How You Might Be Sabotaging Your Own Success

A woman holds her head in her hand

Are you supporting or sabotaging your own success?

Achieving success in your personal or professional life seems like it would be a dream come true. But, for many of us, the fear of success can derail our progress, and be just as debilitating as the fear of failure. 

Why do people sabotage their own success? 

  • Fear of change. A fear of change can convince you that it’s better to remain stuck in a situation that is not ideal, but familiar, than it is to experience change and navigate the unknown. 
  • Imposter syndrome. Self-sabotage might also stem from imposter syndrome and the false belief that you’re not worthy of success or a big opportunity. 
  • Fear of being seen. The fear of being in the spotlight can also discourage people from taking risks and pursuing success. 

Fortunately, there are actions you can take to overcome your fears and stop self-sabotaging. Below, we’ve provided some examples of how you might be sabotaging your own success along with tips on how to manage these situations and own your success. 

1. You might be sabotaging your success if you say “no” to a big opportunity

Your manager encourages you to go for an exciting job opportunity, but you decline and say you’re not ready. Or there’s an exciting networking event where you’d have a chance to meet interesting people, but you tell yourself that it’s not worth it.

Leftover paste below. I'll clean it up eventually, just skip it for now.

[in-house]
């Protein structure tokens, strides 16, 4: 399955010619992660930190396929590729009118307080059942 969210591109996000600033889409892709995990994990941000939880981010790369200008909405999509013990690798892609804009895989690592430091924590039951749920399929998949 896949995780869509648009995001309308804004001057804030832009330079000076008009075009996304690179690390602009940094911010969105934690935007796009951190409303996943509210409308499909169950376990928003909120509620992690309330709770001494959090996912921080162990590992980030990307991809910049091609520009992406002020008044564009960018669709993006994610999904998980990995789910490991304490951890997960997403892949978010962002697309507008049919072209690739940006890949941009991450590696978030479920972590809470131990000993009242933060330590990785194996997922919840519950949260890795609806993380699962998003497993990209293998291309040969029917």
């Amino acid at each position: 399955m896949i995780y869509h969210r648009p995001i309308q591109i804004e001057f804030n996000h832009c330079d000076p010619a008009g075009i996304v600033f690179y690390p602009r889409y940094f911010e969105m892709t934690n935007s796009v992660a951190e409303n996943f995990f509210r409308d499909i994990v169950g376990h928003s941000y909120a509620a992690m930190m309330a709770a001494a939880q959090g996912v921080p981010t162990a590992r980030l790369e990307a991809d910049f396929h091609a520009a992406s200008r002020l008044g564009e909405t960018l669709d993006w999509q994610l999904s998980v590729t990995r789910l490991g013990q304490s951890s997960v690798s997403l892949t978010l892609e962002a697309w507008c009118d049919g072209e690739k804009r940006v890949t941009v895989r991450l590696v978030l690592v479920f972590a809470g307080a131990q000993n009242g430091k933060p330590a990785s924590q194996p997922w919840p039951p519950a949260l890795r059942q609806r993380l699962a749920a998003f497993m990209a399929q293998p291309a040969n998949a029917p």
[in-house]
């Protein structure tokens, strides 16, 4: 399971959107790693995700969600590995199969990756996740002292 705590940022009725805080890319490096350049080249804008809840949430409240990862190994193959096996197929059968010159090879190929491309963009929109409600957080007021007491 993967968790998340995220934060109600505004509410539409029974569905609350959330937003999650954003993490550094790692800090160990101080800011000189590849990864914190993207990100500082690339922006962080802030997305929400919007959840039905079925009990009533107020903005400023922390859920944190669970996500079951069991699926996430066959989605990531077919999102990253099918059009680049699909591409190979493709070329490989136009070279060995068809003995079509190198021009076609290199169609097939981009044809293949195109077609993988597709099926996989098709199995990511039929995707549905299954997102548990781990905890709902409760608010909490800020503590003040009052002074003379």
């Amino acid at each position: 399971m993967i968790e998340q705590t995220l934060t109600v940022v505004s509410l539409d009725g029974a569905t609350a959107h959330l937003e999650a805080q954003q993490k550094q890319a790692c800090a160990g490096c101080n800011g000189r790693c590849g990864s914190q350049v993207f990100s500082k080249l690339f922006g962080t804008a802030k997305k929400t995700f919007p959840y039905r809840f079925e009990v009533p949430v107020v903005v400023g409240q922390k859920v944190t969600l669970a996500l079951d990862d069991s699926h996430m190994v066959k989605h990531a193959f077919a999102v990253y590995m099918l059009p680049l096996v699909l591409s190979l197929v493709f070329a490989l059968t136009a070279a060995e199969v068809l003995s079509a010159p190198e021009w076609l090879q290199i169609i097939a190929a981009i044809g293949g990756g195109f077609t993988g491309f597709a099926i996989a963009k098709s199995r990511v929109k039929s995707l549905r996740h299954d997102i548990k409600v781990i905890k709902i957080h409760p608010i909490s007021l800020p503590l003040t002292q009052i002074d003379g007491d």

How to fix it:

Imposter syndrome can convince you that you’re not ready for big opportunities. Combat these feelings by making a list of all the reasons why you’re perfectly capable. 

Another great tip for managing imposter syndrome? Embrace your strengths and wins. Ann Hiatt writes: During my 12 years at Google, I started labelling emails that included praise and positive feedback which I could pull up anytime I needed motivation and reassurance. 

2. You might be sabotaging your success if you’re striving for perfection

Perfectionism and self-sabotage go hand in hand. And what makes perfectionism particularly damaging is that it gives you the illusion of being productive, when in reality you’re actually treading water. 

How to fix it:

When perfectionism rears its head, it’s often because we’re afraid of receiving criticism and negative feedback. But if you want to learn and grow, it’s important to ask for feedback and get different perspectives on your work. 

One solution is to only share your work with people you trust. 

When you’re in the early stages of a project, especially if it’s a dream project or a creative goal, you need to be extra gentle with yourself. That doesn’t mean that you need to keep your work close to your chest, but it does mean that you should be more discerning about who gets to see your material. 

So make a list of readers who you know would offer constructive and compassionate feedback. Try to get as much feedback as you can and on a regular basis. You will start to develop your “feedback muscles” and become much more receptive to feedback. 

3. You might be sabotaging your success if you’re rushing through an important project

On the other side of perfectionism is rushing to finish an important project. For example, you might rush through a job interview or an important presentation because you’re feeling pressured to perform well. 

How to fix it: